The innkeeper and his sons were liberally recompensed; and their talents thus being made known to the company of contractors, they were employed again a year or two after in collecting the means required in a siege, and in forwarding provisions to a province threatened with famine. These large operations gave the brothers a certain distaste for their country life, and they removed to Paris in quest of a more stirring and brilliant career than an Alpine inn with farm adjacent could afford. One of them enlisted at first in the king’s guards, and the rest obtained clerkships in the office of the company of contractors. By the time they were all grown to manhood, the eldest, a man over forty, and the youngest, eighteen or twenty, they had themselves become army contractors and capitalists, noted in army circles for the tact, the fidelity, and the indomitable energy with which they carried on their business.
The reader is aware that during the last years of the reign of Louis XIV., France suffered a series of most disastrous defeats from the allied armies, commanded by the great English general, the Duke of Marlborough. It was these four able brothers who supplied the French army with provisions during that terrible time; and I do not hesitate to say, that, on two or three critical occasions, it was their energy and intelligence that saved the independence of their country. Often the king’s government could not give them a single louis-d’or in money when a famishing army was to be supplied. On several occasions they spent their whole capital in the work and risked their credit. There was one period of five months, as they used afterwards to say, when they never once went to bed sure of being able to feed the army the next day. During those years of trial they were sustained in a great degree by the confidence which they inspired in their honesty, as well as in their ability. The great French banker and capitalist then was Samuel Bernard. On more than one occasion Bernard saved them by lending them, on their personal security, immense sums; in one crisis as much as three million francs.
We can judge of the extent of their operations, when we learn that, during the last two years of the war, they had to supply a hundred and eighty thousand men in the field, and twenty thousand men in garrison, while receiving from the government little besides depreciated paper.
Peace came at last; and it came at a moment when the whole capital of the four brothers was in the king’s paper, and when the finances were in a state of inconceivable confusion. The old king died in 1715, leaving as heir to the throne a sickly boy five years of age. The royal paper was so much depreciated that the king’s promise to pay one hundred francs sold in the street for twenty-five francs. Then came the Scotch inflator, John Law, who gave France a brief delirium of paper prosperity, ending with the most woful and widespread collapse ever known. It was these four brothers, but especially the third brother, Joseph Paris, known in French history as Paris-Duverney, who, by labors almost without example, restored the finances of the country, funded the debt at a reasonable interest, and enabled France to profit by the twenty years of peace that lay before her.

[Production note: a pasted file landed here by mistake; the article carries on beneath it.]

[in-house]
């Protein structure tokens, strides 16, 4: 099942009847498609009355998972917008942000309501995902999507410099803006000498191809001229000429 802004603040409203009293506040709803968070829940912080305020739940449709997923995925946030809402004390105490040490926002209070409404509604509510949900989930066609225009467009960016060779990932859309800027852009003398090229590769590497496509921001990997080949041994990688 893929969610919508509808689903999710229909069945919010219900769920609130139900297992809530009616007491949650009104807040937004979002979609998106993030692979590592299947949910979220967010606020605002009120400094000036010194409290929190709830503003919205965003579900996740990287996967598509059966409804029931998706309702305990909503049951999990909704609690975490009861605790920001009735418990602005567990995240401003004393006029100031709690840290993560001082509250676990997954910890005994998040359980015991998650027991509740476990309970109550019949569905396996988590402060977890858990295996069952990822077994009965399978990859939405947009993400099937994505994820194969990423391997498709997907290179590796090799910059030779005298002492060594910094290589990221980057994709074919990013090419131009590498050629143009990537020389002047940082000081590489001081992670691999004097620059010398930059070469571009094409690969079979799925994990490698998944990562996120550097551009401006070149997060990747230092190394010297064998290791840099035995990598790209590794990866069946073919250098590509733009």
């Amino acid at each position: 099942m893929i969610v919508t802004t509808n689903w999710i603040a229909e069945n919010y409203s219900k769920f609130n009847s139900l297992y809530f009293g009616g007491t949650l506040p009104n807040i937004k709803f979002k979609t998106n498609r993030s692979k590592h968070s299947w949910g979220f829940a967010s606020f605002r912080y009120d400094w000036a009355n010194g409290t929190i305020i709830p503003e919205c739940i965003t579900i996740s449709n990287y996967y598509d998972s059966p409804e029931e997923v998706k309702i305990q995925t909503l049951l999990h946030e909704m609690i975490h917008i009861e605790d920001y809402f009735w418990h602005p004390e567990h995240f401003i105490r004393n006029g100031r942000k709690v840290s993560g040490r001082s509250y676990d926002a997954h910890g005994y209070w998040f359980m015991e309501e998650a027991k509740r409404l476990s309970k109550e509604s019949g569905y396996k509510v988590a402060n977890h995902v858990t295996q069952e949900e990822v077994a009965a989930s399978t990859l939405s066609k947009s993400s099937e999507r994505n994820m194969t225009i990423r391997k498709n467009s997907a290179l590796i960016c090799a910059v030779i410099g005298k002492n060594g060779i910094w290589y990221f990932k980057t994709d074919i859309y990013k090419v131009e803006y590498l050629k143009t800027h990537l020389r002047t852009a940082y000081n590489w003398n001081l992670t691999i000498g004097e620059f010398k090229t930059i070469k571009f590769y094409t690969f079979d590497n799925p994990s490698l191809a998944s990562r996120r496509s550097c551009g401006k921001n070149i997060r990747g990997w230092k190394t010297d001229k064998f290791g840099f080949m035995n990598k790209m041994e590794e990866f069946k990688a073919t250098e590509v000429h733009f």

There is nothing in the whole history of finance more remarkable than the five years’ labors of these brothers after the Law-mania of 1719; and it is hardly possible to overstate the value of their services at a time when the kingdom was governed by an idle and dissolute regent, and when there was not a nobleman about the court capable of grappling with the situation. The regent died of his debaucheries in the midst of their work. The Duke of Bourbon succeeded him; he was governed by Madame de Prie; and between them they concocted a nice scheme for getting the young king married, who had then reached the mature age of fifteen. The idea was to rule the king through a queen of their own choosing, and who would be grateful to them for her elevation.
But it turned out quite otherwise. The king, indeed, was married, and he was very fond of his wife, and she tried to carry out the desires of those who had made her queen of France. But there was an obstacle in the way; and that obstacle was the king’s unbounded confidence in his tutor, the Abbé de Fleury, a serene and extremely agreeable old gentleman past seventy. A struggle arose between the old tutor and Madame de Prie for the possession of the young king. The tutor won the victory. The Duke of Bourbon was exiled to his country-seat, and Madame de Prie was sent packing. Paris-Duverney and his first clerk were put into the Bastille, where they were detained for two years in unusually rigorous imprisonment, and his three brothers were exiled to their native province.